Author(s): Chu SY, Kim SY, Bish CL
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Abstract OBJECTIVE: To provide a current estimate of the prevalence of prepregnancy obesity in the United States. METHODS: We analyzed 2004-2005 data from 26 states and New York City (n = 75,403 women) participating in the Pregnancy Risk Assessment Monitoring System, an ongoing, population-based surveillance system that collects information on maternal behaviors associated with pregnancy. Information was obtained from questionnaires self-administered after delivery or from linked birth certificates; prepregnancy body mass index was based on self-reported weight and height. Data were weighted to provide representative estimates of all women delivering a live birth in each particular state. RESULTS: In this study, about one in five women who delivered were obese; in some state, race/ethnicity, and Medicaid status subgroups, the prevalence was as high as one-third. State-specific prevalence varied widely and ranged from 13.9 to 25.1\%. Black women had an obesity prevalence about 70\% higher than white and Hispanic women (black: 29.1\%; white: 17.4\%; Hispanic: 17.4\%); however, these race-specific rates varied notably by location. Obesity prevalence was 50\% higher among women whose delivery was paid for by Medicaid than by other means (e.g., private insurance, cash, HMO). CONCLUSION: This prevalence makes maternal obesity and its resulting maternal morbidities (e.g., gestational diabetes mellitus) a common risk factor for a complicated pregnancy.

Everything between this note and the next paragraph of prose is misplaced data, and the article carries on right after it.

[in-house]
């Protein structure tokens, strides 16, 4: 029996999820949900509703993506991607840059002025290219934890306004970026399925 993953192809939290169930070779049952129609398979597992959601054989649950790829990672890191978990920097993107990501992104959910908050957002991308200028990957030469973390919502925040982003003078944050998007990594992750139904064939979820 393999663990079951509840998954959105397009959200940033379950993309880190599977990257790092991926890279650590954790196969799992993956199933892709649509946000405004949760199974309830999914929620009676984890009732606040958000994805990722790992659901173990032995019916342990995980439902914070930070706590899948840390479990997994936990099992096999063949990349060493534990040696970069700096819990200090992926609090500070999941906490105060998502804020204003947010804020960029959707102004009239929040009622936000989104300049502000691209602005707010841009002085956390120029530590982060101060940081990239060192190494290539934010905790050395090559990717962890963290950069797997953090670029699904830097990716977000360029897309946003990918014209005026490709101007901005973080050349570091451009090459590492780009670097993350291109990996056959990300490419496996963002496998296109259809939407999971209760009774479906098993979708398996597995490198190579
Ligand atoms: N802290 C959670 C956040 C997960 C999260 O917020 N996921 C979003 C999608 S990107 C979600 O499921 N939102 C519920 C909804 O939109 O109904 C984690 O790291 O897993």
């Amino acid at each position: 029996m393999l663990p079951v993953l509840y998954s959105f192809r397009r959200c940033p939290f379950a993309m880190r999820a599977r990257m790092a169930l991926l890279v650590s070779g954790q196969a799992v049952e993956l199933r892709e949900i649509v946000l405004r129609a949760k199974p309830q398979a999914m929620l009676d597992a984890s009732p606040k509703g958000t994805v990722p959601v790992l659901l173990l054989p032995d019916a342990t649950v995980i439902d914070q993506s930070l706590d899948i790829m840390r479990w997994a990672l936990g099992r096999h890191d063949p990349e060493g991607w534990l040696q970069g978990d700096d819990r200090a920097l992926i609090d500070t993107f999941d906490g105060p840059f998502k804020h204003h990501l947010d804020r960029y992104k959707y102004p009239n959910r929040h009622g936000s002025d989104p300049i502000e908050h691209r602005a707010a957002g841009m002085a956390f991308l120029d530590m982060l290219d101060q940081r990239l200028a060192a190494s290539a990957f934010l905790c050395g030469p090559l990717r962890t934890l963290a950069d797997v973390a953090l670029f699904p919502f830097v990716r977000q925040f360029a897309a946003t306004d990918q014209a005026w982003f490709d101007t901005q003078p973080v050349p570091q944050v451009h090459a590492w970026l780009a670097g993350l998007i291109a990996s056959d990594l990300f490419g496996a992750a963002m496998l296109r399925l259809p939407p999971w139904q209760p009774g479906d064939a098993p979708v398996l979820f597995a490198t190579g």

This article was published in Matern Child Health J
and referenced in Journal of Pregnancy and Child Health